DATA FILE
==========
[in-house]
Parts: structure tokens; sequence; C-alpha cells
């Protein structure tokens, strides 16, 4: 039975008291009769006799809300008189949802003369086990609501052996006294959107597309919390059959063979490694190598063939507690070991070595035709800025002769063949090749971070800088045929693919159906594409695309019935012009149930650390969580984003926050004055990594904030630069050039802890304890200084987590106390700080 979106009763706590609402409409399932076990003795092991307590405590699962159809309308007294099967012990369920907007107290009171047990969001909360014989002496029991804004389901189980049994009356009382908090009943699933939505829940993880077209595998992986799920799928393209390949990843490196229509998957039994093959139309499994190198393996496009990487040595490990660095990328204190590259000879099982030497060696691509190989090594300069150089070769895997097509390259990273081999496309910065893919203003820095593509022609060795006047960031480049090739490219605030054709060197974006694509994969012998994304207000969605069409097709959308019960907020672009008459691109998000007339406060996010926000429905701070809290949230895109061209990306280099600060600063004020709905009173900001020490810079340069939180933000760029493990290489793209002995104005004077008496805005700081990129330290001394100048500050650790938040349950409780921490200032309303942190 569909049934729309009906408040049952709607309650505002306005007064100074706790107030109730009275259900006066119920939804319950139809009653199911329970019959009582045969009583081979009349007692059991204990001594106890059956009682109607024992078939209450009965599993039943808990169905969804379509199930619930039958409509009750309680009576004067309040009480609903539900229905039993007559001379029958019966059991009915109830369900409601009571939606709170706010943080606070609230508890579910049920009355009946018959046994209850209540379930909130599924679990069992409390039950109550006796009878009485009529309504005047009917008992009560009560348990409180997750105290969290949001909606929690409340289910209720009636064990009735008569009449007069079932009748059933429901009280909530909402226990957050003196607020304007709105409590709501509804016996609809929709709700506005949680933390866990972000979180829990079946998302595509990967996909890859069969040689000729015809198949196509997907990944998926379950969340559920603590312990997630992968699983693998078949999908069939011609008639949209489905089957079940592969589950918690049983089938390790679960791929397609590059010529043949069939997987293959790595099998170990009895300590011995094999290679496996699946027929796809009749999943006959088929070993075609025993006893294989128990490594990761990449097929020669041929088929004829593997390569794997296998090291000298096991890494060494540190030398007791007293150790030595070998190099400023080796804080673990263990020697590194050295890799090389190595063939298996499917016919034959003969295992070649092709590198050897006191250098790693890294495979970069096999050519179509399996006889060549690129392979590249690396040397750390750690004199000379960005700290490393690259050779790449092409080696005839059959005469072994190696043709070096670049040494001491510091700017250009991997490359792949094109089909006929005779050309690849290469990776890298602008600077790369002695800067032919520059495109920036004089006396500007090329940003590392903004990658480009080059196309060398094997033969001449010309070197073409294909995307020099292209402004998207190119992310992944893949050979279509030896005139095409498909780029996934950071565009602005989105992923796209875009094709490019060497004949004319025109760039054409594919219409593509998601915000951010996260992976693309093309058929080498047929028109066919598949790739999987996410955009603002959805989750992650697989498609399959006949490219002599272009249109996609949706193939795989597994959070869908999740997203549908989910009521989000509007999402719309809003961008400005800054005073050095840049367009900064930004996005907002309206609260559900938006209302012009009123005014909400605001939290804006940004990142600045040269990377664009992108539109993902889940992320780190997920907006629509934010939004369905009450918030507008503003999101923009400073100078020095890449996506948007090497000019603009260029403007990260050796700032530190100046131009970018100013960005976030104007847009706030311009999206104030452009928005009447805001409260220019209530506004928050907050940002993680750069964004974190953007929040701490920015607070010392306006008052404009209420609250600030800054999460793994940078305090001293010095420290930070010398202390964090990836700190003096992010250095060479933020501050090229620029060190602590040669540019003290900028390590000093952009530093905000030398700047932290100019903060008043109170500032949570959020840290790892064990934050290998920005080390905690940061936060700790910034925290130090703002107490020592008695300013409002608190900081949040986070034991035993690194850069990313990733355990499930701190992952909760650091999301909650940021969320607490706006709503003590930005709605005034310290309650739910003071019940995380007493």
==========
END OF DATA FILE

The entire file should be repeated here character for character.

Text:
[in-house]
Parts: structure tokens; sequence; C-alpha cells
């Protein structure tokens, strides 16, 4: 039975008291009769006799809300008189949802003369086990609501052996006294959107597309919390059959063979490694190598063939507690070991070595035709800025002769063949090749971070800088045929693919159906594409695309019935012009149930650390969580984003926050004055990594904030630069050039802890304890200084987590106390700080 979106009763706590609402409409399932076990003795092991307590405590699962159809309308007294099967012990369920907007107290009171047990969001909360014989002496029991804004389901189980049994009356009382908090009943699933939505829940993880077209595998992986799920799928393209390949990843490196229509998957039994093959139309499994190198393996496009990487040595490990660095990328204190590259000879099982030497060696691509190989090594300069150089070769895997097509390259990273081999496309910065893919203003820095593509022609060795006047960031480049090739490219605030054709060197974006694509994969012998994304207000969605069409097709959308019960907020672009008459691109998000007339406060996010926000429905701070809290949230895109061209990306280099600060600063004020709905009173900001020490810079340069939180933000760029493990290489793209002995104005004077008496805005700081990129330290001394100048500050650790938040349950409780921490200032309303942190 569909049934729309009906408040049952709607309650505002306005007064100074706790107030109730009275259900006066119920939804319950139809009653199911329970019959009582045969009583081979009349007692059991204990001594106890059956009682109607024992078939209450009965599993039943808990169905969804379509199930619930039958409509009750309680009576004067309040009480609903539900229905039993007559001379029958019966059991009915109830369900409601009571939606709170706010943080606070609230508890579910049920009355009946018959046994209850209540379930909130599924679990069992409390039950109550006796009878009485009529309504005047009917008992009560009560348990409180997750105290969290949001909606929690409340289910209720009636064990009735008569009449007069079932009748059933429901009280909530909402226990957050003196607020304007709105409590709501509804016996609809929709709700506005949680933390866990972000979180829990079946998302595509990967996909890859069969040689000729015809198949196509997907990944998926379950969340559920603590312990997630992968699983693998078949999908069939011609008639949209489905089957079940592969589950918690049983089938390790679960791929397609590059010529043949069939997987293959790595099998170990009895300590011995094999290679496996699946027929796809009749999943006959088929070993075609025993006893294989128990490594990761990449097929020669041929088929004829593997390569794997296998090291000298096991890494060494540190030398007791007293150790030595070998190099400023080796804080673990263990020697590194050295890799090389190595063939298996499917016919034959003969295992070649092709590198050897006191250098790693890294495979970069096999050519179509399996006889060549690129392979590249690396040397750390750690004199000379960005700290490393690259050779790449092409080696005839059959005469072994190696043709070096670049040494001491510091700017250009991997490359792949094109089909006929005779050309690849290469990776890298602008600077790369002695800067032919520059495109920036004089006396500007090329940003590392903004990658480009080059196309060398094997033969001449010309070197073409294909995307020099292209402004998207190119992310992944893949050979279509030896005139095409498909780029996934950071565009602005989105992923796209875009094709490019060497004949004319025109760039054409594919219409593509998601915000951010996260992976693309093309058929080498047929028109066919598949790739999987996410955009603002959805989750992650697989498609399959006949490219002599272009249109996609949706193939795989597994959070869908999740997203549908989910009521989000509007999402719309809003961008400005800054005073050095840049367009900064930004996005907002309206609260559900938006209302012009009123005014909400605001939290804006940004990142600045040269990377664009992108539109993902889940992320780190997920907006629509934010939004369905009450918030507008503003999101923009400073100078020095890449996506948007090497000019603009260029403007990260050796700032530190100046131009970018100013960005976030104007847009706030311009999206104030452009928005009447805001409260220019209530506004928050907050940002993680750069964004974190953007929040701490920015607070010392306006008052404009209420609250600030800054999460793994940078305090001293010095420290930070010398202390964090990836700190003096992010250095060479933020501050090229620029060190602590040669540019003290900028390590000093952009530093905000030398700047932290100019903060008043109170500032949570959020840290790892064990934050290998920005080390905690940061936060700790910034925290130090703002107490020592008695300013409002608190900081949040986070034991035993690194850069990313990733355990499930701190992952909760650091999301909650940021969320607490706006709503003590930005709605005034310290309650739910003071019940995380007493």